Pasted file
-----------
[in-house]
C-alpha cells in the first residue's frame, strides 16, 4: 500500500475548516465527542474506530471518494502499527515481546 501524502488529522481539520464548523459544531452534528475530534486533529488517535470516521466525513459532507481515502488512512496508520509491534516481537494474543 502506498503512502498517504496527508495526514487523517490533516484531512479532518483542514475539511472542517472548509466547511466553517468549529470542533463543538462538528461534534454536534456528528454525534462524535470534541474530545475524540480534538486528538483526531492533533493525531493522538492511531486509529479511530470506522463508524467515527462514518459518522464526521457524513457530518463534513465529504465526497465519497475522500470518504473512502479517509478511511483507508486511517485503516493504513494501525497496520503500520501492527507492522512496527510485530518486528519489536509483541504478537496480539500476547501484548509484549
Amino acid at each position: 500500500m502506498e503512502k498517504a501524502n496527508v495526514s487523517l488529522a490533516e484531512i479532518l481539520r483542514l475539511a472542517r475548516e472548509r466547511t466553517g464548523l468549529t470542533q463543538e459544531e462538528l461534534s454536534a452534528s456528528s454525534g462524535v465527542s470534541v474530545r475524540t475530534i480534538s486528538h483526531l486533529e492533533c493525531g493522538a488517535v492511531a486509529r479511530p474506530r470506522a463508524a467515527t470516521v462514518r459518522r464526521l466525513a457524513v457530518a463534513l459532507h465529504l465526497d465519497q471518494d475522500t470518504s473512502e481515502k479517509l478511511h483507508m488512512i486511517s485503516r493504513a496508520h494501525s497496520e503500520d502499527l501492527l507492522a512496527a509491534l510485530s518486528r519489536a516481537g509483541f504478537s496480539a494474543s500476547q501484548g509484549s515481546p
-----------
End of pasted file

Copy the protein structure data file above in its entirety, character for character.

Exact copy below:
[in-house]
C-alpha cells in the first residue's frame, strides 16, 4: 500500500475548516465527542474506530471518494502499527515481546 501524502488529522481539520464548523459544531452534528475530534486533529488517535470516521466525513459532507481515502488512512496508520509491534516481537494474543 502506498503512502498517504496527508495526514487523517490533516484531512479532518483542514475539511472542517472548509466547511466553517468549529470542533463543538462538528461534534454536534456528528454525534462524535470534541474530545475524540480534538486528538483526531492533533493525531493522538492511531486509529479511530470506522463508524467515527462514518459518522464526521457524513457530518463534513465529504465526497465519497475522500470518504473512502479517509478511511483507508486511517485503516493504513494501525497496520503500520501492527507492522512496527510485530518486528519489536509483541504478537496480539500476547501484548509484549
Amino acid at each position: 500500500m502506498e503512502k498517504a501524502n496527508v495526514s487523517l488529522a490533516e484531512i479532518l481539520r483542514l475539511a472542517r475548516e472548509r466547511t466553517g464548523l468549529t470542533q463543538e459544531e462538528l461534534s454536534a452534528s456528528s454525534g462524535v465527542s470534541v474530545r475524540t475530534i480534538s486528538h483526531l486533529e492533533c493525531g493522538a488517535v492511531a486509529r479511530p474506530r470506522a463508524a467515527t470516521v462514518r459518522r464526521l466525513a457524513v457530518a463534513l459532507h465529504l465526497d465519497q471518494d475522500t470518504s473512502e481515502k479517509l478511511h483507508m488512512i486511517s485503516r493504513a496508520h494501525s497496520e503500520d502499527l501492527l507492522a512496527a509491534l510485530s518486528r519489536a516481537g509483541f504478537s496480539a494474543s500476547q501484548g509484549s515481546p